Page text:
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Monday, May 24, 2010

A letter worth reading

There is an interesting letter today (May 24) in the Today newspaper's Voices page
headlined, Why can't I terminate credit card Giro payments?, sent in by Charis Low.

I am reproducing it here for those who do not get a copy of the newspaper because I feel that this is something everyone ought to know.

Charis wrote: "I was shocked to discover recently that upon signing up for payment of recurring bills by credit card Giro, the cardmember cannot terminate the arrangement by giving instructions directly to the bank. The bank only takes instructions from the merchant and not its cardmembers. The only way for a cardmember to stop the arrangement is to cancel the card.

This is different from stopping Giro deductions from bank accounts, where the bank will stop payments to the billing organisation upon receipt of the customer's instructions.

I see no basis for the bank to refuse to accept the customer's direct instruction to stop the arrangement since:

1. The instruction pertains to future bills, and the bank has neither made, nor is under any obligation to make, payment to the merchant for such future bills.

2. The customer has a direct relationship with the bank and there is no reason why the bank should refuse to accept a direct instruction from its customer, but insist on taking instructions from a third party.

3. The Giro forms for payment via credit cards and bank accounts are not any different, with the customer required to only sign and provide details of the account from which payment is to be made in both cases. How then can the customer's authorisation in the case of credit card Giro possibly be construed as being irrevocable?

This practice, which they claim is in line with industry practice, compromises the rights and interests of customers. Why can't the bank leave the customer to sort out any payment due to the merchant separately?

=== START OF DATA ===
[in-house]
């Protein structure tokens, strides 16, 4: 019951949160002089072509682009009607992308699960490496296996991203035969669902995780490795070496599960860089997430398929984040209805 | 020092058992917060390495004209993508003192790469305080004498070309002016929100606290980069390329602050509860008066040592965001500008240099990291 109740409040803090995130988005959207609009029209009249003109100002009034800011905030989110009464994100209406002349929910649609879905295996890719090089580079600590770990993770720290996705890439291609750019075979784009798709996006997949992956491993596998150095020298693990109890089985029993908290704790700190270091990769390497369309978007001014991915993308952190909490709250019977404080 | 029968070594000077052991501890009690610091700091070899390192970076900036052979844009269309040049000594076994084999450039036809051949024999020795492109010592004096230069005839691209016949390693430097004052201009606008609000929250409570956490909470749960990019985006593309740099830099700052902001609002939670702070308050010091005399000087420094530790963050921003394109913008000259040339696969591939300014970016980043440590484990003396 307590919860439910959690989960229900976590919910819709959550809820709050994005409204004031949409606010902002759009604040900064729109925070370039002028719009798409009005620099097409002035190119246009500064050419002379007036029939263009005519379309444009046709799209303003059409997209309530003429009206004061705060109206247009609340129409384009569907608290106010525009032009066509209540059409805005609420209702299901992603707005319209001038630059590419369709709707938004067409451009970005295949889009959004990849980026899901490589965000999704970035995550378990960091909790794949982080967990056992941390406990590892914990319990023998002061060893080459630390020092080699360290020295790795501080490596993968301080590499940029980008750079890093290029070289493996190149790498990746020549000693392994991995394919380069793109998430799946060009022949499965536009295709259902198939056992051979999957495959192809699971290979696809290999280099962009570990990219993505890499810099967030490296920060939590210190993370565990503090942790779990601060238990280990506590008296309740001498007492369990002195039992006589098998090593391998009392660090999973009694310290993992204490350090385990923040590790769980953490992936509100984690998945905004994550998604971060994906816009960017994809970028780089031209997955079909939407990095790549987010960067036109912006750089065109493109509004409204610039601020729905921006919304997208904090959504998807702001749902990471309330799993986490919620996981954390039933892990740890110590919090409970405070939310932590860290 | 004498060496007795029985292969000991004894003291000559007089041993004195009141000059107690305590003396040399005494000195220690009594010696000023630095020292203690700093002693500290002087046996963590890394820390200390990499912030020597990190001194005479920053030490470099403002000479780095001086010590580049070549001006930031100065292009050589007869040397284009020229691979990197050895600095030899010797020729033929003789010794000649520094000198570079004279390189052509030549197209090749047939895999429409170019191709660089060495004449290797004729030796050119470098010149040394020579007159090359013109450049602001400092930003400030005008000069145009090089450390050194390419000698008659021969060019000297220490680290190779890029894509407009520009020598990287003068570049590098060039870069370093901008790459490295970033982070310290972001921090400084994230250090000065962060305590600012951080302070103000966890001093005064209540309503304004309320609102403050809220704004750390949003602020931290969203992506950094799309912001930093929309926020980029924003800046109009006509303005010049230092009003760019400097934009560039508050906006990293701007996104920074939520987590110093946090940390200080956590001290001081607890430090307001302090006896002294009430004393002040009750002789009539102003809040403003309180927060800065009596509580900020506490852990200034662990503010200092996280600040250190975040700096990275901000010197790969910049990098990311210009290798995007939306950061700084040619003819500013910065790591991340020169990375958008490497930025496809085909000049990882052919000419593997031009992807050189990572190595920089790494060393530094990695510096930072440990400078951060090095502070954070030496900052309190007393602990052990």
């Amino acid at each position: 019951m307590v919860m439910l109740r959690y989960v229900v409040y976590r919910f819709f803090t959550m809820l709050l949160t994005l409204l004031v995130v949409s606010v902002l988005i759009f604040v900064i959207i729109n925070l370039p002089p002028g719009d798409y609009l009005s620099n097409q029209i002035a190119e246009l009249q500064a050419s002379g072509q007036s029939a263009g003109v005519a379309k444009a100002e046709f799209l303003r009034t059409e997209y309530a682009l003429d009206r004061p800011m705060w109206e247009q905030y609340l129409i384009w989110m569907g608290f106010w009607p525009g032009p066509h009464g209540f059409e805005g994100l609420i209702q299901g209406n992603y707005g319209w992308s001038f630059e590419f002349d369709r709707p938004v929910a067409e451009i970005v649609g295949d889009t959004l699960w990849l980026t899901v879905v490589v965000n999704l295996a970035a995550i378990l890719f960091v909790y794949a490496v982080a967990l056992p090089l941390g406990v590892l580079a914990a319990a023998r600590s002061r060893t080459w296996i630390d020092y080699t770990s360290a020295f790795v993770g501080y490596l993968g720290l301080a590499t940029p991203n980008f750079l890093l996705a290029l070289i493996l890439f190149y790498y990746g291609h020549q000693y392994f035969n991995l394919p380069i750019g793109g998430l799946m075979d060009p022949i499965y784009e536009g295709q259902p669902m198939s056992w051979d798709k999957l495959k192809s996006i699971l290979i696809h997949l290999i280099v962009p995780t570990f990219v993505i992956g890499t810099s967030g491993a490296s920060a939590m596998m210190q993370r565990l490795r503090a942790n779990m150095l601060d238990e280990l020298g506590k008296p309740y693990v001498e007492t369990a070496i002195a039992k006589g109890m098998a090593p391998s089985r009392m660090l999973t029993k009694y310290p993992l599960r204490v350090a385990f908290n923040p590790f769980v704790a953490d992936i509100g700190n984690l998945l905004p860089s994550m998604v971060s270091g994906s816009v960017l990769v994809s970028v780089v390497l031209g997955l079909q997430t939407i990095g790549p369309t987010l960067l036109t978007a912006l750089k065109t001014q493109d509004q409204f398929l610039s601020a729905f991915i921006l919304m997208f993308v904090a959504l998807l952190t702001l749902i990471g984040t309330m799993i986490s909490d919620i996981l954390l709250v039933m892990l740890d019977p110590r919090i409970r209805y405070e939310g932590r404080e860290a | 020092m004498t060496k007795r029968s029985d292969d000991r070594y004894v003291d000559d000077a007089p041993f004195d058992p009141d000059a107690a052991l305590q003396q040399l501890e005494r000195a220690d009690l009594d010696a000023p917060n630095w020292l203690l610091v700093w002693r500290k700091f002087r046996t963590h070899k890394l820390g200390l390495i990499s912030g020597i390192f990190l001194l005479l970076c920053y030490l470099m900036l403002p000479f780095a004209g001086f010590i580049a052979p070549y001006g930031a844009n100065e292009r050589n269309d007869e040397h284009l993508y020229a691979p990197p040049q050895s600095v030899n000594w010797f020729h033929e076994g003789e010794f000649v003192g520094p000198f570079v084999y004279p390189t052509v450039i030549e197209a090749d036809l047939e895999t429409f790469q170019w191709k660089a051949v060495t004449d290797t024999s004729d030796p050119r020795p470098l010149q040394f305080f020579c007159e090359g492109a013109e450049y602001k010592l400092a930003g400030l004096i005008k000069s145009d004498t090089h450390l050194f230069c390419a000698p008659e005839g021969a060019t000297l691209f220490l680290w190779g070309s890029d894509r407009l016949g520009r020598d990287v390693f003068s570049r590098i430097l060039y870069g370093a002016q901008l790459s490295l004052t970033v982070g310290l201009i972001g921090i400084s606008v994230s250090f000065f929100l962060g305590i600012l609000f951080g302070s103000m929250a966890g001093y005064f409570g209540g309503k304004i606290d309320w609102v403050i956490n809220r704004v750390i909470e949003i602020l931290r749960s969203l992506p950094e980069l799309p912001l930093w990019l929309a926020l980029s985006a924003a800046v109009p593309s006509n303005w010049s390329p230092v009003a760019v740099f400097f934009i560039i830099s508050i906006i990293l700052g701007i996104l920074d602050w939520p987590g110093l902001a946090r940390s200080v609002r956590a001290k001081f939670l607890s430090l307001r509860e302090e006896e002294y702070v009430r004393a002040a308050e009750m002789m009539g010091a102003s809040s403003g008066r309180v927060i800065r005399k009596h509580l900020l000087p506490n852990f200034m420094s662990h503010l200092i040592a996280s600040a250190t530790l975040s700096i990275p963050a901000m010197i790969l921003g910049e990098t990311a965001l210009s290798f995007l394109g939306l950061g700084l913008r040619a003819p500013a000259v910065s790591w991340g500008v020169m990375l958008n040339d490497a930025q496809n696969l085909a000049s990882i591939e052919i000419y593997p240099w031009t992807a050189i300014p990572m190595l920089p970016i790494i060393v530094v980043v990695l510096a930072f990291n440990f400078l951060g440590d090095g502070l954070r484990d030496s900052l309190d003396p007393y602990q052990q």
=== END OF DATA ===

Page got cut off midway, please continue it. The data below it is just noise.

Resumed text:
I think card-issuing banks owe their customers an explanation as to the legal basis of this "industry practice" and how it comes about without it being articulated in the cardmembers' agreement.

I've read the agreement, including the latest version available through the bank's website, which is applicable to my credit cards, and there is no provision that states the cardmember cannot revoke any Giro authorisation by instructing the bank directly.

In the meantime, I would urge everyone to reconsider paying by credit card Giro."

2 comments:

  1. Hi, would like to share my experience with you please. My mum was misled by a famous travel agency into signing up for a tour package. I called Citibank to cancel payment but I was told that Citibank is unable to stop it. I had to go back to the merchant (the famous travel agency) and they had to RESOLVE it. I told Citibank, what if it's forgery? They said the SAME thing. What if it's stolen? They said to report card loss. So, eveyone pls take care of your very-fragile card...*not sure if all Banks are like that?*

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  2. Anonymous, your mum's case is interesting. If you could provide me with more details, I am sure readers would be able to learn from it. Please give your name and contact number in case the bank would like to contact you.

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